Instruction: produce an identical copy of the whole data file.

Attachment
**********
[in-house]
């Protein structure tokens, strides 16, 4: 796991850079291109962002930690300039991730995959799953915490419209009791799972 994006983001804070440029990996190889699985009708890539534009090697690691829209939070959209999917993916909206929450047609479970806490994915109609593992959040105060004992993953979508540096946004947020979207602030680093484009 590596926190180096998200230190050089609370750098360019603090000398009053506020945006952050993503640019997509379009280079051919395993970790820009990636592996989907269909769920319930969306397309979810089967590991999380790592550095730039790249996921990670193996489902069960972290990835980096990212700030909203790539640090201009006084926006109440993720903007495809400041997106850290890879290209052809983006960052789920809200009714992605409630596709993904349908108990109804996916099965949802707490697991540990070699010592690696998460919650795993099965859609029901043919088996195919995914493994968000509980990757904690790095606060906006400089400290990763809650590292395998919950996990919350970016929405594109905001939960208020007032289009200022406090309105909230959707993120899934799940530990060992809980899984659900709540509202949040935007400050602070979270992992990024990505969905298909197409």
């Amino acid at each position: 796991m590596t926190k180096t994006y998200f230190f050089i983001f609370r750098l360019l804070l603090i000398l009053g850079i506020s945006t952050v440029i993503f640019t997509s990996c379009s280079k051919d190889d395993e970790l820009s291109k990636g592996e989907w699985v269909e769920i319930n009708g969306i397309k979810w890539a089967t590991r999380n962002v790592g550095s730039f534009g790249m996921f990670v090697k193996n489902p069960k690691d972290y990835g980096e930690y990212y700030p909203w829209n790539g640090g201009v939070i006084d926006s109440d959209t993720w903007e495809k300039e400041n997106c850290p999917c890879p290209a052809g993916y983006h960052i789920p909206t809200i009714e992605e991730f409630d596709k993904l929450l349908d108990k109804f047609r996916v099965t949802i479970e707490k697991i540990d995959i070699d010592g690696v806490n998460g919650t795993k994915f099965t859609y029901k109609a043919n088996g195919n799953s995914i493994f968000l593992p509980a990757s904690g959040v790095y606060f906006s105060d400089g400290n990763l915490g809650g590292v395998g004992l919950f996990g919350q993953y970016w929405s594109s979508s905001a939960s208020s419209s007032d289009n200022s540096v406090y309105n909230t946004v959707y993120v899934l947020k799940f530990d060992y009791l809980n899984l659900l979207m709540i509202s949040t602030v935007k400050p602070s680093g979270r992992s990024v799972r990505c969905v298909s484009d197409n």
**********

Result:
[in-house]
């Protein structure tokens, strides 16, 4: 796991850079291109962002930690300039991730995959799953915490419209009791799972 994006983001804070440029990996190889699985009708890539534009090697690691829209939070959209999917993916909206929450047609479970806490994915109609593992959040105060004992993953979508540096946004947020979207602030680093484009 590596926190180096998200230190050089609370750098360019603090000398009053506020945006952050993503640019997509379009280079051919395993970790820009990636592996989907269909769920319930969306397309979810089967590991999380790592550095730039790249996921990670193996489902069960972290990835980096990212700030909203790539640090201009006084926006109440993720903007495809400041997106850290890879290209052809983006960052789920809200009714992605409630596709993904349908108990109804996916099965949802707490697991540990070699010592690696998460919650795993099965859609029901043919088996195919995914493994968000509980990757904690790095606060906006400089400290990763809650590292395998919950996990919350970016929405594109905001939960208020007032289009200022406090309105909230959707993120899934799940530990060992809980899984659900709540509202949040935007400050602070979270992992990024990505969905298909197409």
């Amino acid at each position: 796991m590596t926190k180096t994006y998200f230190f050089i983001f609370r750098l360019l804070l603090i000398l009053g850079i506020s945006t952050v440029i993503f640019t997509s990996c379009s280079k051919d190889d395993e970790l820009s291109k990636g592996e989907w699985v269909e769920i319930n009708g969306i397309k979810w890539a089967t590991r999380n962002v790592g550095s730039f534009g790249m996921f990670v090697k193996n489902p069960k690691d972290y990835g980096e930690y990212y700030p909203w829209n790539g640090g201009v939070i006084d926006s109440d959209t993720w903007e495809k300039e400041n997106c850290p999917c890879p290209a052809g993916y983006h960052i789920p909206t809200i009714e992605e991730f409630d596709k993904l929450l349908d108990k109804f047609r996916v099965t949802i479970e707490k697991i540990d995959i070699d010592g690696v806490n998460g919650t795993k994915f099965t859609y029901k109609a043919n088996g195919n799953s995914i493994f968000l593992p509980a990757s904690g959040v790095y606060f906006s105060d400089g400290n990763l915490g809650g590292v395998g004992l919950f996990g919350q993953y970016w929405s594109s979508s905001a939960s208020s419209s007032d289009n200022s540096v406090y309105n909230t946004v959707y993120v899934l947020k799940f530990d060992y009791l809980n899984l659900l979207m709540i509202s949040t602030v935007k400050p602070s680093g979270r992992s990024v799972r990505c969905v298909s484009d197409n």